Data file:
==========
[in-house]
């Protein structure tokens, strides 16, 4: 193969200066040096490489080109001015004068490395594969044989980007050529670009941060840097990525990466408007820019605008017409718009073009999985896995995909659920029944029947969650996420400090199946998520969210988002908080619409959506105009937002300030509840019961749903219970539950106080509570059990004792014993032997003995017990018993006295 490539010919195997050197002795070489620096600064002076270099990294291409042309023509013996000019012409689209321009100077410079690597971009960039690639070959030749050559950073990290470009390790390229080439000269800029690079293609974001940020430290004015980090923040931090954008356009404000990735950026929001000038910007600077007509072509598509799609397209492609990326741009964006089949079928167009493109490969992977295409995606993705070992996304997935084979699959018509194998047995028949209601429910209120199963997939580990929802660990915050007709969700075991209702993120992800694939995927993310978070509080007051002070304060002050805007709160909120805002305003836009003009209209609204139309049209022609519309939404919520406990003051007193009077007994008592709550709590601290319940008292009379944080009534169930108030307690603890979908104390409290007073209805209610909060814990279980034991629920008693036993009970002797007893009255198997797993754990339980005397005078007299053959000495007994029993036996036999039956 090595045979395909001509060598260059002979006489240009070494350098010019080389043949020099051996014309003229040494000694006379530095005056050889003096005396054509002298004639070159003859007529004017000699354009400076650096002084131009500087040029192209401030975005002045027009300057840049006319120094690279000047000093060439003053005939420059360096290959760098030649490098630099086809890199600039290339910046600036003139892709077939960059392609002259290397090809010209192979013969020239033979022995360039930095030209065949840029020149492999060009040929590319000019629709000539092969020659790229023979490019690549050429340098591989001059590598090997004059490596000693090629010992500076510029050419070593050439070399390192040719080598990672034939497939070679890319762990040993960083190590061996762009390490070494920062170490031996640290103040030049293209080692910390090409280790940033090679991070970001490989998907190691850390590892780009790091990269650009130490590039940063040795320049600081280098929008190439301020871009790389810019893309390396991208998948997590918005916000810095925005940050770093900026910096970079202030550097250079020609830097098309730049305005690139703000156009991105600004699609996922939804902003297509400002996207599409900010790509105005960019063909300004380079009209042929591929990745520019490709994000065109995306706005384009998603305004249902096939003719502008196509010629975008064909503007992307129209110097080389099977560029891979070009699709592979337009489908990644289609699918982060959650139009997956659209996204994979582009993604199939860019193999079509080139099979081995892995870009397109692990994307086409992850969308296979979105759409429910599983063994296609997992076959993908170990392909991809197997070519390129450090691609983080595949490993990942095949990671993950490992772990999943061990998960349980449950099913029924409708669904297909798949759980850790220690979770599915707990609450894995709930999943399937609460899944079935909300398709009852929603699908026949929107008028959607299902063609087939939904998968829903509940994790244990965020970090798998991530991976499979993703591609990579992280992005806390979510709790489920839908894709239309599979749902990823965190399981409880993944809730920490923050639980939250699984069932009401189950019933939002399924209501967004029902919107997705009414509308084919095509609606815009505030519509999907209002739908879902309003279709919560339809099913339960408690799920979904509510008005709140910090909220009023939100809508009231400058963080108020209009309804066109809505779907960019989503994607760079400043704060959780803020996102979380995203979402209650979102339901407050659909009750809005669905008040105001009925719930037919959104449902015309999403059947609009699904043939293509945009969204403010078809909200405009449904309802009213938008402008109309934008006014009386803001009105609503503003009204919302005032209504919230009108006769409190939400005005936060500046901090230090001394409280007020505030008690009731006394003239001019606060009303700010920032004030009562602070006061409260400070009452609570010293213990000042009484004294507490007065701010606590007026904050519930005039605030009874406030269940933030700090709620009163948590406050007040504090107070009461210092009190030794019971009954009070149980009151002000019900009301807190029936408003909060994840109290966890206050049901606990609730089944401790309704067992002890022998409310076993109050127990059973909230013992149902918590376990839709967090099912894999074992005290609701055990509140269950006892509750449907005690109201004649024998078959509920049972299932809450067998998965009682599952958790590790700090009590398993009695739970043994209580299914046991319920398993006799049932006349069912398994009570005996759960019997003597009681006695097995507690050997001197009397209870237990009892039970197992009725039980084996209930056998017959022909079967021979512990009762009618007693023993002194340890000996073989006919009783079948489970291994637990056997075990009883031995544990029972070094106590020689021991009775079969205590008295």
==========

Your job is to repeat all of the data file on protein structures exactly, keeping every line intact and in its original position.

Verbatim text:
[in-house]
């Protein structure tokens, strides 16, 4: 193969200066040096490489080109001015004068490395594969044989980007050529670009941060840097990525990466408007820019605008017409718009073009999985896995995909659920029944029947969650996420400090199946998520969210988002908080619409959506105009937002300030509840019961749903219970539950106080509570059990004792014993032997003995017990018993006295 490539010919195997050197002795070489620096600064002076270099990294291409042309023509013996000019012409689209321009100077410079690597971009960039690639070959030749050559950073990290470009390790390229080439000269800029690079293609974001940020430290004015980090923040931090954008356009404000990735950026929001000038910007600077007509072509598509799609397209492609990326741009964006089949079928167009493109490969992977295409995606993705070992996304997935084979699959018509194998047995028949209601429910209120199963997939580990929802660990915050007709969700075991209702993120992800694939995927993310978070509080007051002070304060002050805007709160909120805002305003836009003009209209609204139309049209022609519309939404919520406990003051007193009077007994008592709550709590601290319940008292009379944080009534169930108030307690603890979908104390409290007073209805209610909060814990279980034991629920008693036993009970002797007893009255198997797993754990339980005397005078007299053959000495007994029993036996036999039956 090595045979395909001509060598260059002979006489240009070494350098010019080389043949020099051996014309003229040494000694006379530095005056050889003096005396054509002298004639070159003859007529004017000699354009400076650096002084131009500087040029192209401030975005002045027009300057840049006319120094690279000047000093060439003053005939420059360096290959760098030649490098630099086809890199600039290339910046600036003139892709077939960059392609002259290397090809010209192979013969020239033979022995360039930095030209065949840029020149492999060009040929590319000019629709000539092969020659790229023979490019690549050429340098591989001059590598090997004059490596000693090629010992500076510029050419070593050439070399390192040719080598990672034939497939070679890319762990040993960083190590061996762009390490070494920062170490031996640290103040030049293209080692910390090409280790940033090679991070970001490989998907190691850390590892780009790091990269650009130490590039940063040795320049600081280098929008190439301020871009790389810019893309390396991208998948997590918005916000810095925005940050770093900026910096970079202030550097250079020609830097098309730049305005690139703000156009991105600004699609996922939804902003297509400002996207599409900010790509105005960019063909300004380079009209042929591929990745520019490709994000065109995306706005384009998603305004249902096939003719502008196509010629975008064909503007992307129209110097080389099977560029891979070009699709592979337009489908990644289609699918982060959650139009997956659209996204994979582009993604199939860019193999079509080139099979081995892995870009397109692990994307086409992850969308296979979105759409429910599983063994296609997992076959993908170990392909991809197997070519390129450090691609983080595949490993990942095949990671993950490992772990999943061990998960349980449950099913029924409708669904297909798949759980850790220690979770599915707990609450894995709930999943399937609460899944079935909300398709009852929603699908026949929107008028959607299902063609087939939904998968829903509940994790244990965020970090798998991530991976499979993703591609990579992280992005806390979510709790489920839908894709239309599979749902990823965190399981409880993944809730920490923050639980939250699984069932009401189950019933939002399924209501967004029902919107997705009414509308084919095509609606815009505030519509999907209002739908879902309003279709919560339809099913339960408690799920979904509510008005709140910090909220009023939100809508009231400058963080108020209009309804066109809505779907960019989503994607760079400043704060959780803020996102979380995203979402209650979102339901407050659909009750809005669905008040105001009925719930037919959104449902015309999403059947609009699904043939293509945009969204403010078809909200405009449904309802009213938008402008109309934008006014009386803001009105609503503003009204919302005032209504919230009108006769409190939400005005936060500046901090230090001394409280007020505030008690009731006394003239001019606060009303700010920032004030009562602070006061409260400070009452609570010293213990000042009484004294507490007065701010606590007026904050519930005039605030009874406030269940933030700090709620009163948590406050007040504090107070009461210092009190030794019971009954009070149980009151002000019900009301807190029936408003909060994840109290966890206050049901606990609730089944401790309704067992002890022998409310076993109050127990059973909230013992149902918590376990839709967090099912894999074992005290609701055990509140269950006892509750449907005690109201004649024998078959509920049972299932809450067998998965009682599952958790590790700090009590398993009695739970043994209580299914046991319920398993006799049932006349069912398994009570005996759960019997003597009681006695097995507690050997001197009397209870237990009892039970197992009725039980084996209930056998017959022909079967021979512990009762009618007693023993002194340890000996073989006919009783079948489970291994637990056997075990009883031995544990029972070094106590020689021991009775079969205590008295």